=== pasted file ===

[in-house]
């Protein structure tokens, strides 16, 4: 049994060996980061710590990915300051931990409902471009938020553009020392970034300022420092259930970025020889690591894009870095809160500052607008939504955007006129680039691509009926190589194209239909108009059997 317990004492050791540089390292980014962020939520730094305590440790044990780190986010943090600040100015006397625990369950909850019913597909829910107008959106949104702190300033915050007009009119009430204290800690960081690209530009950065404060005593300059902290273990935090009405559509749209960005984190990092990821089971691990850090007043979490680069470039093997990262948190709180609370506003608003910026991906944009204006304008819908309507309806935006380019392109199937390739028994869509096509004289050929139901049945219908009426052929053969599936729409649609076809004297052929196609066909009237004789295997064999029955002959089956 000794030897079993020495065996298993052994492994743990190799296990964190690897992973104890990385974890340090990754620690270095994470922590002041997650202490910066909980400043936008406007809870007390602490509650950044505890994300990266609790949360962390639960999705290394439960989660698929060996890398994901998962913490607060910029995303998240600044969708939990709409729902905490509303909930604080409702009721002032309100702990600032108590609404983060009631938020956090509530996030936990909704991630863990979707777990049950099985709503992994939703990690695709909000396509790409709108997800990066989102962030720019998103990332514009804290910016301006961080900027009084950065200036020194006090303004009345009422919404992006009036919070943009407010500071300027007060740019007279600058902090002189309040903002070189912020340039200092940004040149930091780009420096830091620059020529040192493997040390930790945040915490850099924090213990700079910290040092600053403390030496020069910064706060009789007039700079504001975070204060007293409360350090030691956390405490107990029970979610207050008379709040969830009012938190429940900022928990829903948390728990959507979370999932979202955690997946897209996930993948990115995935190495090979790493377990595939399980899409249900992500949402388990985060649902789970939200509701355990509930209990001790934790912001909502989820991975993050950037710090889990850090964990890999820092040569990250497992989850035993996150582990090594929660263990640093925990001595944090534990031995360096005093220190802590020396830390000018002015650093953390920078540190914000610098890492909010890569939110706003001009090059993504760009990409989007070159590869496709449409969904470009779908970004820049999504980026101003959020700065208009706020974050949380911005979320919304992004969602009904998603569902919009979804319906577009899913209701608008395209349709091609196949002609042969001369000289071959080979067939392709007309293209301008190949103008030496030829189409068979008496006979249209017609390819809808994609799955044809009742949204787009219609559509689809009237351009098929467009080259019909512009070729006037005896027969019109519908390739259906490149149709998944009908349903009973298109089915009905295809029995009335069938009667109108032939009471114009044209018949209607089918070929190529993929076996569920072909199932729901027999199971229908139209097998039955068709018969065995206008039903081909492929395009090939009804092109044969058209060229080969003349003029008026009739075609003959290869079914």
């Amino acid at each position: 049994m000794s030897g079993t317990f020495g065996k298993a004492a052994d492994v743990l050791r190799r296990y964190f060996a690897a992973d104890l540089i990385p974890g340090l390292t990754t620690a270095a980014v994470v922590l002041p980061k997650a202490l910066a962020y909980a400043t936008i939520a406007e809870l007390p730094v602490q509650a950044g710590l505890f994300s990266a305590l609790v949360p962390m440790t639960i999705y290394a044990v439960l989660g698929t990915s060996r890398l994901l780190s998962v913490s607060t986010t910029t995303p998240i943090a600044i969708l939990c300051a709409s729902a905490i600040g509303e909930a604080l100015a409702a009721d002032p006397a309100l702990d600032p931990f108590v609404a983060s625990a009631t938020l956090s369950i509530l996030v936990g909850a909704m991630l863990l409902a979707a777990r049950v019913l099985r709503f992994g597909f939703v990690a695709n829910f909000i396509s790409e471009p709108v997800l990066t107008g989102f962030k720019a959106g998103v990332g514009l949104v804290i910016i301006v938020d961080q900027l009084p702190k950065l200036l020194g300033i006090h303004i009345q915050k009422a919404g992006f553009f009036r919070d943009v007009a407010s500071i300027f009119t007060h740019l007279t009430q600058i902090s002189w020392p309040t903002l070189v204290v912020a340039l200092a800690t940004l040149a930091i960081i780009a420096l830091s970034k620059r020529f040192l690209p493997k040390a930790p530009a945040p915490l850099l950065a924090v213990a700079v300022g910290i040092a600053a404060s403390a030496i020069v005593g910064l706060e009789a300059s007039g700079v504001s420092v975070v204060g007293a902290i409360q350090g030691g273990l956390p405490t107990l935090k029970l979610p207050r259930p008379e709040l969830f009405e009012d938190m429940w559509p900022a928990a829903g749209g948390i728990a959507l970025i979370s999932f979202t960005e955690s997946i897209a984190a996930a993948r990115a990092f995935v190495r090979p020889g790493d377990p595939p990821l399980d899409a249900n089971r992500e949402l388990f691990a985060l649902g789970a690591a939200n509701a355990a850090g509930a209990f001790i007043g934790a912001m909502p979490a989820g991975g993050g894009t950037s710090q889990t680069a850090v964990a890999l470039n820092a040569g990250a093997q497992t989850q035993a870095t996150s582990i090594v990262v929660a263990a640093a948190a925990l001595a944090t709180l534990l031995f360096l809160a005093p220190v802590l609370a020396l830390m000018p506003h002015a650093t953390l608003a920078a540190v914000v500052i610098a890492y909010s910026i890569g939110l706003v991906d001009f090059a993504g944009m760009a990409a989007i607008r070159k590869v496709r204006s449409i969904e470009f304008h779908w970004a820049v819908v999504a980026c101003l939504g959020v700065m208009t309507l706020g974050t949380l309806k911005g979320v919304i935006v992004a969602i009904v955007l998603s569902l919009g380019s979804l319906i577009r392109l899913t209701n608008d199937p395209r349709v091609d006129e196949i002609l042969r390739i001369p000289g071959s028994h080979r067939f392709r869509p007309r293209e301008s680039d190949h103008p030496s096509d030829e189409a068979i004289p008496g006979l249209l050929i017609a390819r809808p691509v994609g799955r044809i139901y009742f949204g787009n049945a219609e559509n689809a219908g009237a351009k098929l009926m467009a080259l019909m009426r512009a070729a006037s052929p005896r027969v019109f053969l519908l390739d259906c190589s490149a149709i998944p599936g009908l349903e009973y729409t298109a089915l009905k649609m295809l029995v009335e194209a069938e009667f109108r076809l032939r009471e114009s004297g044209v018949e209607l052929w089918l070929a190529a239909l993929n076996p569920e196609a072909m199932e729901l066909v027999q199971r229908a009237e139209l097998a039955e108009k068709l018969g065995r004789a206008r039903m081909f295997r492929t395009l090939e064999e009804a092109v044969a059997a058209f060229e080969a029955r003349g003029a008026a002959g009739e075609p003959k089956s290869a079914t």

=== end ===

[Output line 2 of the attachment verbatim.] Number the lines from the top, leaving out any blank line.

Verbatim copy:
């Protein structure tokens, strides 16, 4: 049994060996980061710590990915300051931990409902471009938020553009020392970034300022420092259930970025020889690591894009870095809160500052607008939504955007006129680039691509009926190589194209239909108009059997 317990004492050791540089390292980014962020939520730094305590440790044990780190986010943090600040100015006397625990369950909850019913597909829910107008959106949104702190300033915050007009009119009430204290800690960081690209530009950065404060005593300059902290273990935090009405559509749209960005984190990092990821089971691990850090007043979490680069470039093997990262948190709180609370506003608003910026991906944009204006304008819908309507309806935006380019392109199937390739028994869509096509004289050929139901049945219908009426052929053969599936729409649609076809004297052929196609066909009237004789295997064999029955002959089956 000794030897079993020495065996298993052994492994743990190799296990964190690897992973104890990385974890340090990754620690270095994470922590002041997650202490910066909980400043936008406007809870007390602490509650950044505890994300990266609790949360962390639960999705290394439960989660698929060996890398994901998962913490607060910029995303998240600044969708939990709409729902905490509303909930604080409702009721002032309100702990600032108590609404983060009631938020956090509530996030936990909704991630863990979707777990049950099985709503992994939703990690695709909000396509790409709108997800990066989102962030720019998103990332514009804290910016301006961080900027009084950065200036020194006090303004009345009422919404992006009036919070943009407010500071300027007060740019007279600058902090002189309040903002070189912020340039200092940004040149930091780009420096830091620059020529040192493997040390930790945040915490850099924090213990700079910290040092600053403390030496020069910064706060009789007039700079504001975070204060007293409360350090030691956390405490107990029970979610207050008379709040969830009012938190429940900022928990829903948390728990959507979370999932979202955690997946897209996930993948990115995935190495090979790493377990595939399980899409249900992500949402388990985060649902789970939200509701355990509930209990001790934790912001909502989820991975993050950037710090889990850090964990890999820092040569990250497992989850035993996150582990090594929660263990640093925990001595944090534990031995360096005093220190802590020396830390000018002015650093953390920078540190914000610098890492909010890569939110706003001009090059993504760009990409989007070159590869496709449409969904470009779908970004820049999504980026101003959020700065208009706020974050949380911005979320919304992004969602009904998603569902919009979804319906577009899913209701608008395209349709091609196949002609042969001369000289071959080979067939392709007309293209301008190949103008030496030829189409068979008496006979249209017609390819809808994609799955044809009742949204787009219609559509689809009237351009098929467009080259019909512009070729006037005896027969019109519908390739259906490149149709998944009908349903009973298109089915009905295809029995009335069938009667109108032939009471114009044209018949209607089918070929190529993929076996569920072909199932729901027999199971229908139209097998039955068709018969065995206008039903081909492929395009090939009804092109044969058209060229080969003349003029008026009739075609003959290869079914």